The Milesburg Borough Water Authority heard complaints — and a warning — from Benner Township residents on Monday regarding the spreading of biosolids in the area.
Benner Township Water Authority member Tom Eby said Bellefonte’s decision to use biosolids could lead to a variety of hazards for the water system.
Bellefonte borough plans to begin spreading biosolids, treated sewer waste, on Spicer Family Farms this year. The borough has spread biosolids on Shaffer Farms for the past two years.
Benner Township residents have expressed their concerns to Bellefonte Borough Council, but with no effect.
“Our authority has become very much educated since the beginning of the year,” Eby said. “We came across this when we got a grant to do a (source water protection plan) from the state.”
Eby said Milesburg could be endangering its own source of water, as well as jeopardizing Benner Township’s water.
“We come into this to educate and advise,” Eby said.
Shirley Gryczyck, of Benner Township, reiterated that biosolids application is among the highest ranked sources of contamination, according to Bellefonte-Milesburg’s own source water protection plan.
Members of the Bellefonte council were on the technical team for this plan, although Chairman Paul Bartley said Milesburg was not involved in its preparation and merely adopted it.
Gryczyck said people from many disciplines were included on the team that concluded biosolids could be hazardous to the area’s source water, “and yet with all of that in place, they’ve allowed Shaffer to continue putting down biosolids and now have a DEP-approved permit for Spicer Farms.”
Gryczyck said the state Department of Environmental Protection’s regulations are relatively broad. For example, DEP tested at 20 random sites before approving Spicer Farms’ application, only looking at the average results.
Highly fractured bedrock at a shallow depth was identified at seven of those locations, meaning there is a higher chance for biosolids matter to seep into the bedrock — and therefore into the source water. DEP still issued the permit to spread biosolids on the land.
According to Gryczyck and other residents, following DEP’s regulations might not be enough to protect their water.
“(Bellefonte Water Authority Superintendent) Bob Cook is doing exactly what DEP is asking him to do,” John Kostes, of Benner Township, said. “It almost seems like the fight has to go to DEP.”
Residents also took issue with the lack of notification on Bellefonte’s part — although it was compliant with DEP standards.
When DEP issues a permit to spread biosolids, the only people who are required to be advised of it are those residents immediately bordering that area.
“Neighbors bordering the farm were notified, but nobody else was,” Bartley said.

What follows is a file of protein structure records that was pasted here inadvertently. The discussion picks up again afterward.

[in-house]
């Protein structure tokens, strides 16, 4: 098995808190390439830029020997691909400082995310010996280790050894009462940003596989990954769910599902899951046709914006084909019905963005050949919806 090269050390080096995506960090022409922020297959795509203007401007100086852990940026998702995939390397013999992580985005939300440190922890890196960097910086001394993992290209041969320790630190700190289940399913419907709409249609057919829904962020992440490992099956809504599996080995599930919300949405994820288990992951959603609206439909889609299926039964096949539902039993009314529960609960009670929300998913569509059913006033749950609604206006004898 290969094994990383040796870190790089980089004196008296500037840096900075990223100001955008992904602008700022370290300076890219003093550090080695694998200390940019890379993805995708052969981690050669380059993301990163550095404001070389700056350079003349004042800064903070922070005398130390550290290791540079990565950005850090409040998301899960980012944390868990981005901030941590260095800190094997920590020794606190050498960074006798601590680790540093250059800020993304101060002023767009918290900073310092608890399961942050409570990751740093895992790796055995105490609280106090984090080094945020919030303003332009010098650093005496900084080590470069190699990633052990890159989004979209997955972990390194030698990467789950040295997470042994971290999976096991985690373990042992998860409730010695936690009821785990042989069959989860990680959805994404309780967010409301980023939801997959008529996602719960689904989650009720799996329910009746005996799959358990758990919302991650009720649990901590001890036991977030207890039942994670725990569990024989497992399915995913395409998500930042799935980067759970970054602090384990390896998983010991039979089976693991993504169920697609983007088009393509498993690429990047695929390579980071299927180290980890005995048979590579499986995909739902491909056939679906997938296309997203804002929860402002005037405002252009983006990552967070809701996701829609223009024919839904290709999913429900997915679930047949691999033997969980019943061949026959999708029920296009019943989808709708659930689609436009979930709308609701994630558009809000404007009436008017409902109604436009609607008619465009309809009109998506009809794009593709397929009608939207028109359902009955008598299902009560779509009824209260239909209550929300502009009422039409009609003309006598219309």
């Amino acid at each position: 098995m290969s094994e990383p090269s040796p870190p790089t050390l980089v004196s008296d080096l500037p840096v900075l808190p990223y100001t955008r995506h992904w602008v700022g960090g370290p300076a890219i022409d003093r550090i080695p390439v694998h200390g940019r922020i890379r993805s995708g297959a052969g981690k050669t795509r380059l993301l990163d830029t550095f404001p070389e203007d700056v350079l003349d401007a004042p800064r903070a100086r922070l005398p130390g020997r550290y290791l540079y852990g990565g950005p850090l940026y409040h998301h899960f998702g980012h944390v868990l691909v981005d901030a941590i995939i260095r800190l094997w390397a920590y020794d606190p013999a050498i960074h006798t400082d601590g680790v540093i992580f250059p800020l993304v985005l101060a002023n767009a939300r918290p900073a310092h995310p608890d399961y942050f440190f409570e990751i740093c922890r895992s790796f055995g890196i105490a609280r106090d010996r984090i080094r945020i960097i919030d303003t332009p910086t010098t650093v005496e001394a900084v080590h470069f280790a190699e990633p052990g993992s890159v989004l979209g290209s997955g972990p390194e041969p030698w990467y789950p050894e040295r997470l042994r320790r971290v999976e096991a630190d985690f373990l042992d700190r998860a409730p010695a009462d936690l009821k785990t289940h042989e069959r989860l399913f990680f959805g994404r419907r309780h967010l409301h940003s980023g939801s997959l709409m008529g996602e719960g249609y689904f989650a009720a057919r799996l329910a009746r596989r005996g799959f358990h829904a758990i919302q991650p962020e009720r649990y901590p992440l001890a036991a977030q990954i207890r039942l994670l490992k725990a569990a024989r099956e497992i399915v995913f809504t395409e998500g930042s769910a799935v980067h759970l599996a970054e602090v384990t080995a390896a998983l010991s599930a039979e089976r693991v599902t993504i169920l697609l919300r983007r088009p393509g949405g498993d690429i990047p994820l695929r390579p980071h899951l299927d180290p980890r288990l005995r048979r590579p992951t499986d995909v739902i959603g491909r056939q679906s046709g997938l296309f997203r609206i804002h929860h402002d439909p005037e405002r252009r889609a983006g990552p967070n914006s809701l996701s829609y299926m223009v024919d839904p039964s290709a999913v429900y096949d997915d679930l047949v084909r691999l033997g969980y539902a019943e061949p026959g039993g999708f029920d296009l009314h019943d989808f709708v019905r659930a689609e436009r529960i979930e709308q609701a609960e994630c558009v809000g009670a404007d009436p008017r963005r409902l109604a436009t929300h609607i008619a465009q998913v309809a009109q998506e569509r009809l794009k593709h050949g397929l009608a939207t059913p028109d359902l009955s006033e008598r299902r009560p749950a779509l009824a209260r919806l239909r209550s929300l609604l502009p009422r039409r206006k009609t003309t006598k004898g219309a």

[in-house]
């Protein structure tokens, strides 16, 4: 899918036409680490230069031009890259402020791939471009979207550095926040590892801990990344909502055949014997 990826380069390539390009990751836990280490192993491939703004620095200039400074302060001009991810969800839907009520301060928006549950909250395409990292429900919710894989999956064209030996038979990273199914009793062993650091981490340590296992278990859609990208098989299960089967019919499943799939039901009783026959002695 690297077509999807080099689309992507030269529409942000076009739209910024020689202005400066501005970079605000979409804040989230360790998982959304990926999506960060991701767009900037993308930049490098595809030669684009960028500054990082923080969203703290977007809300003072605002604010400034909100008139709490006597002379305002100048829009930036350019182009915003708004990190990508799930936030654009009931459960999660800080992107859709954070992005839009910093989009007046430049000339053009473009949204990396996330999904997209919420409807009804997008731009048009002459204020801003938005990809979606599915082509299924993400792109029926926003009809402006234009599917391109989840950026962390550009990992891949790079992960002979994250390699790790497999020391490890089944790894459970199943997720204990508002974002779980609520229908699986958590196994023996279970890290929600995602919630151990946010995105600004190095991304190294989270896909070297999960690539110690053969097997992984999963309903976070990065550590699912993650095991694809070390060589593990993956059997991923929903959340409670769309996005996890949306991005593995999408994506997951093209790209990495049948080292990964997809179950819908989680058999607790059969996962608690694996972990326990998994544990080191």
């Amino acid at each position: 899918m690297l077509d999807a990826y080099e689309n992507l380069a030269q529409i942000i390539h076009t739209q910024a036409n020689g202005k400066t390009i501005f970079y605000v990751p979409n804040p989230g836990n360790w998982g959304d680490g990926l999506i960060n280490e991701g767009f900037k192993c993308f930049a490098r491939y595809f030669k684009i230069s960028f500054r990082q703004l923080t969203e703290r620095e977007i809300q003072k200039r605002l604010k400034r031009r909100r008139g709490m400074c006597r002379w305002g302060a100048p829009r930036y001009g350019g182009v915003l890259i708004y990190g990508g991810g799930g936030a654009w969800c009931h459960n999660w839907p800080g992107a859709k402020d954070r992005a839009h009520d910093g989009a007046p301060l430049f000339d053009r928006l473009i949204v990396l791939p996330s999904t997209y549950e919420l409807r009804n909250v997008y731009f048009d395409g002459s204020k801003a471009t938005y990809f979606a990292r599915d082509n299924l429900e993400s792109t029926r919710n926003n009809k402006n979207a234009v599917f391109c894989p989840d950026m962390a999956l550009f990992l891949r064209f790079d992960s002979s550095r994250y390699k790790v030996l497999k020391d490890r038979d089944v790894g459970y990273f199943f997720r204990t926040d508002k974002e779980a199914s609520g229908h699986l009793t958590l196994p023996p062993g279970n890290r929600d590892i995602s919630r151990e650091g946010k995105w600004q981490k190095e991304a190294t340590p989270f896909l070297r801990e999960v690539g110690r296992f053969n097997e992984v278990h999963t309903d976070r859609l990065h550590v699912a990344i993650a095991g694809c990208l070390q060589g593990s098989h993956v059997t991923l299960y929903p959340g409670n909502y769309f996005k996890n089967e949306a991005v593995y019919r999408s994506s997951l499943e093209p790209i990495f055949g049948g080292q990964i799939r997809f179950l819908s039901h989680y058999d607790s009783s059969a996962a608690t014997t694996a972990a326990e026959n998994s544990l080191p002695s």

Bartley said he was not aware that any of this was going on in Happy Valley until Renee Swancer, of Benner Township, reached out to him.
Swancer filed a lawsuit against Spicer Family Farms in an effort to halt the spreading of biosolids. The case is still in litigation.
Bartley said he recognized that there were a lot of variables left unanswered.
“If you do it the way it’s supposed to be, you’ll be OK (with spreading biosolids),” he said. “But who polices these things?”
Bartley said Centre County has seen issues with biosolids before.
In 1997, Bartley said, the Boggs Township water system was permanently contaminated as a result of biosolids being placed on their fields.
Bartley said the wells were contaminated with cryptosporidium, a microscopic parasite that causes the diarrheal disease cryptosporidiosis.
While this parasite can be spread in several different ways, according to the Centers for Disease Control and Prevention, drinking and recreational water is the most common way to spread it.
Bartley offered the case as an example of what mismanagement of biosolids can lead to.
“Everybody here is supposing. We actually experienced it,” he said. “…To my best recollection, (the biosolids spread in Boggs Township) came from the Bellefonte plant.”
With all the questions facing biosolids application, Bartley said he first assumed there was a miscommunication between Bellefonte’s sewer and water authorities — until he realized that they are “one and the same.”
“To me its hypocritical: on one side you have a source water protection plan that identifies this as a real potential problem,” he said. “And on the other side, they have this waste that they have to get rid of in some shape or form ... and putting it on the farms is probably the cheapest solution.”
Another issue is Bellefonte’s total control of the biosolids application process. DEP does not closely monitor the application once its been approved.
“They pay for it, they load it, they haul it, they spread it,” he said. “Who polices them to make sure it’s being done properly?”
Bartley and the board agreed that the issue requires further action.
“What we need to decide here as a board is what position we should take or need to take,” he said. “These folks have some legitimate concerns here.”
He said he’d like to touch base with legal counsel and Coca-Cola, another big player in the Big Spring, before taking an official position.
The Coca-Cola company owns a water-bottling facility in Howard, which receives its water from the Big Spring — the same source Bellefonte and Milesburg share.
According to the Milesburg authority, Coca-Cola is the biggest user of Big Spring water; it uses up to a million gallons per day, compared to Milesburg’s 250,000 gallons per day.
“Other than DEP, Coke probably has the most sway over Bellefonte,” Bartley said.
There will be a special meeting with the board, Coca-Cola representatives and legal counsel. The board also requested the presence of a Bellefonte sewer operator to provide clarification.
“In Milesburg, we have the most to lose,” Bartley said. “If it happened that the spring got contaminated, I’m not sure what we’re going to do.”